$0.5 million grant application submitted to U.S. DOE for Rico Community Geothermal Heating and Cooling Design

· Geothermal
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Community-driven effort recruits a team of academic & industry experts to prepare grant application for Rico project planning & design


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Excerpt from Geothermal Resources of the United States map
prepared by National Renewable Energy Laboratory - Golden, Colorado
- Rico location added by Ore Cart



Working through the first several months of 2022 to review grant funding research & development options, and possible R&D partners, Rico Geothermal Coalition energy interest group identified a community heating and cooling opportunity announced July 12 by the U.S. Department of Energy (DOE) - Office of Energy Efficiency and Renewable Energy (EERE).

R&D partner Petrolern, a subsurface engineering company with international scope and DOE grants experience, applied for the community geothermal grant October 11, with significant input from Rico Geothermal Coalition organizer Teal Stetson-Lee.

Other Rico Geothermal Coalition members recruited to represent the community and provide insights are: site owners David Bulson and Michelle Haynes, communications expert Todd Gillman, and Ore Cart local news publisher & retired electric utility engineer Allyn Svoboda.

Rico Geothermal Coalition's scoping process included:

- a Geothermal Workshop at Rico with research experts and the local group

- weekly “Geothermal Cafe” video-conferences with academic research and industry experts

- U.S. Department of Energy video-conference presentations describing the grant opportunity and application process.

Colorado academic researchers assisted with goal-setting, grants search, and grant application:

- Dr. Masami Nakagawa - formerly of Colorado School of Mines at Golden and director of past Rico geothermal field research which concluded in 2018 with a final report.

- Dr. Holly Brunkal of Western Colorado University at Gunnison - DOE grant application "Academic Lead"



Develop, design, and install process

The U.S DOE - EERE - Geothermal Technologies Office (GTO) described the purpose of the July 2022 Funding Opportunity Announcement (FOA):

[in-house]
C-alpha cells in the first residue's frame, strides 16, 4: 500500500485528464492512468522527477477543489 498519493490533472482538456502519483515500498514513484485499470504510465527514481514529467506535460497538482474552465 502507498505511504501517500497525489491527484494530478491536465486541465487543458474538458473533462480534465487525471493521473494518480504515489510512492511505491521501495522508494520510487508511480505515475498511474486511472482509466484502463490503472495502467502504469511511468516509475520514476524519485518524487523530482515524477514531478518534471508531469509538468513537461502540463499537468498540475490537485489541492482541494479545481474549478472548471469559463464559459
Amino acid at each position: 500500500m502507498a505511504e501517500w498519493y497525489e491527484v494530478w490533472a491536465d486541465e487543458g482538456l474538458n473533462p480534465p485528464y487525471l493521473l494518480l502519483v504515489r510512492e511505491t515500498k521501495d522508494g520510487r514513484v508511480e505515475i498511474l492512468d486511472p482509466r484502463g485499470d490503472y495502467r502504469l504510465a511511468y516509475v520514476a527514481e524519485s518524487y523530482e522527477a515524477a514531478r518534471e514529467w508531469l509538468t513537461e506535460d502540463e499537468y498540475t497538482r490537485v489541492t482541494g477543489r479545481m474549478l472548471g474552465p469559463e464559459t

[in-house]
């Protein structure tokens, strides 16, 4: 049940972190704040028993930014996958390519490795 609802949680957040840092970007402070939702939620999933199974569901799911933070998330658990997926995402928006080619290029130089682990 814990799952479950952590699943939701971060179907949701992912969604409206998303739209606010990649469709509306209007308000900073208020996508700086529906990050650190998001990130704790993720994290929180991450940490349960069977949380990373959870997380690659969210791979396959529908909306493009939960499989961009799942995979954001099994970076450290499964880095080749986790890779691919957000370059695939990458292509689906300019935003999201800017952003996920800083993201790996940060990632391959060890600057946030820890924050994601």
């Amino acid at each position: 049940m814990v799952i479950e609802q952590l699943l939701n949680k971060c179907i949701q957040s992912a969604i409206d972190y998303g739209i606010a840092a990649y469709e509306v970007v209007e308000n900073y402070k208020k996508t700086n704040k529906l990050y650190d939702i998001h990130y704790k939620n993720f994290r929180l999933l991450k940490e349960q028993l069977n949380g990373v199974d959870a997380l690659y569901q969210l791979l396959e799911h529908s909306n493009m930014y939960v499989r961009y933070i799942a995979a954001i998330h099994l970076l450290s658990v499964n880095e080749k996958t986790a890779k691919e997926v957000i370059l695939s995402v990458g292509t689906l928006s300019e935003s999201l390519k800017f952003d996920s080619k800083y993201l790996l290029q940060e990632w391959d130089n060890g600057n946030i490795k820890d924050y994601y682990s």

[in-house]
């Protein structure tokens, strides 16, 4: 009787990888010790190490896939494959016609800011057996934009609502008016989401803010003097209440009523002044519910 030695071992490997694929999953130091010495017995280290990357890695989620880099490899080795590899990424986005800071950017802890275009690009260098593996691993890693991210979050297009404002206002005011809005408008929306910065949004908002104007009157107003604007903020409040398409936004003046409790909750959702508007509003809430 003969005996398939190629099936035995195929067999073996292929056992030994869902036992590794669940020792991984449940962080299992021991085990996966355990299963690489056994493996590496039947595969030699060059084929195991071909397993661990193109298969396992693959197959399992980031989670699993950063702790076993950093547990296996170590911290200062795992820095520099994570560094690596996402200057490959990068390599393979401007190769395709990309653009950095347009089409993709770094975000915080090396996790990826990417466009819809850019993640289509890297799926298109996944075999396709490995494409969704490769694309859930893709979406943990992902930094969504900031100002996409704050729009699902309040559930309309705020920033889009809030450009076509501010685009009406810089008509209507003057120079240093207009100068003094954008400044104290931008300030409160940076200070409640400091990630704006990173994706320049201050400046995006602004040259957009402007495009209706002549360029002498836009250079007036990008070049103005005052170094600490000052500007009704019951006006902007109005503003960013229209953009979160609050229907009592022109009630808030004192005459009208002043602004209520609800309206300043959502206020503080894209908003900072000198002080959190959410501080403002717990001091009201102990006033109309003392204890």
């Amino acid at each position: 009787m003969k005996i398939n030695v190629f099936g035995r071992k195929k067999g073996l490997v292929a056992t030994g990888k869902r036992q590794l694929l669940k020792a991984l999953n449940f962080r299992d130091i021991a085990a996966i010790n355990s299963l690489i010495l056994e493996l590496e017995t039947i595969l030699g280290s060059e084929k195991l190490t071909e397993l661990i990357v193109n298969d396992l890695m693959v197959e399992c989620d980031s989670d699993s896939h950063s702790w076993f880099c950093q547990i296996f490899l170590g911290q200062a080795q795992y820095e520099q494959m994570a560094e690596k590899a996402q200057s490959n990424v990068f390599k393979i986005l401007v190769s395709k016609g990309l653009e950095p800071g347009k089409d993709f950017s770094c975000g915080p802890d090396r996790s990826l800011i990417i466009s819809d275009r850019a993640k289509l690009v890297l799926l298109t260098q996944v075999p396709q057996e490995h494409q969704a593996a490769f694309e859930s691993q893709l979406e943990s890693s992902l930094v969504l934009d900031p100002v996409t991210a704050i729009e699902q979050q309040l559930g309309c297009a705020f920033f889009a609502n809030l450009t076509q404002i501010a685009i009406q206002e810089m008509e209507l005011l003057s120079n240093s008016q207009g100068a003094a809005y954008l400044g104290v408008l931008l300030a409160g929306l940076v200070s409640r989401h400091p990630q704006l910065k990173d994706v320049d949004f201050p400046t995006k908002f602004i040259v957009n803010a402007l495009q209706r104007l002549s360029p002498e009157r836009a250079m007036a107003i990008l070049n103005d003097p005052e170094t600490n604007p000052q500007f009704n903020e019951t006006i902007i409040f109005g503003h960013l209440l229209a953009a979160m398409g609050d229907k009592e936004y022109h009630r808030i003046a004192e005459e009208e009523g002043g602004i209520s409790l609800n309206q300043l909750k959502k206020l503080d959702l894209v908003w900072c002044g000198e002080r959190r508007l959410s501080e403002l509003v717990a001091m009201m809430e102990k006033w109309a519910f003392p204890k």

The FOA will support the formation of U.S.-based community coalitions that will develop, design, and install community geothermal heating and cooling systems that supply at least 25% of the heating and cooling load in communities. Eligible applications must demonstrate that switching to geothermal district heating and cooling system would result in greenhouse gas emission reductions for the community where the system is installed.


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U.S. DOE Community Geothermal grant application cover page showing timeline. The instructions are 83 pages in length. U.S. DOE expects to announce grant awardees March 2023.



Project organizer Teal Stetson-Lee described project goals in an October 21, 2021 email:

. . . goal of Phase I is to assess our ability to use our hydro geothermal resource as well as ground source heat pumps for a town district heating and cooling zone, approximately 25% of the town. This district will most likely include the commercial district and town buildings and, hopefully 3-4 blocks of residential on either side. This assessment will look at infrastructure, geology and community receptivity.

There will be no test wells drilled in Phase I.

We will mainly focus on community outreach and education and stakeholder development. System design will be assessed simultaneously.

Part of the project has a strong academic focus in the continued development of the Rico Geothermal Academy. This is a mechanism for local workforce development through partnerships with Western Colorado University as the lead, and additional support from Fort Lewis College from Durango and Pueblo Community College in Durango, Mancos and Cortez. There will also be opportunity to partner with environmental and conservation organizations in Telluride.



Number and amount of grant awards

U.S. Department of Energy anticipates the number of grant awards, amounts, and time period for awardees to complete work:

Number of Awards
1 - 10

Award Size
for Any One Individual Award (Federal Share)
$300,000 - $700,000

Period of Performance
12 months



Grant awards will include rural, remote and urban communities

Excerpts below from U.S. DOE Community Geothermal application: pages 9 - 18:

To ensure diversity of community applications and maximize the range of test beds and case studies achieved through the FOA, coalitions should apply under one of the following three geographic sub-topic areas:

  1. Rural Communities: Towns/unincorporated areas with populations of less than 10,000 that do not fall within a metropolitan statistical area and are not remote, island, or islanded (see #2). . . .
  2. Remote/Island/Islanded Communities: Remote communities are geographically isolated from reliable grid transmission or population centers, resulting in limited access to centralized energy systems. Island communities are isolated from the mainland by waterways. Islanded communities are not grid-tied to large transmission-scale power systems, resulting in frequent issues with power quality or consistency.
  3. Urban/Suburban Communities: Cities/towns with populations of 10,000 or more and all communities located within a metropolitan statistical area as defined by OMB12 (Urban and Rural) that are not remote, island, or islanded.


Planning and design is first phase

. . . deployment requires a follow-up grant application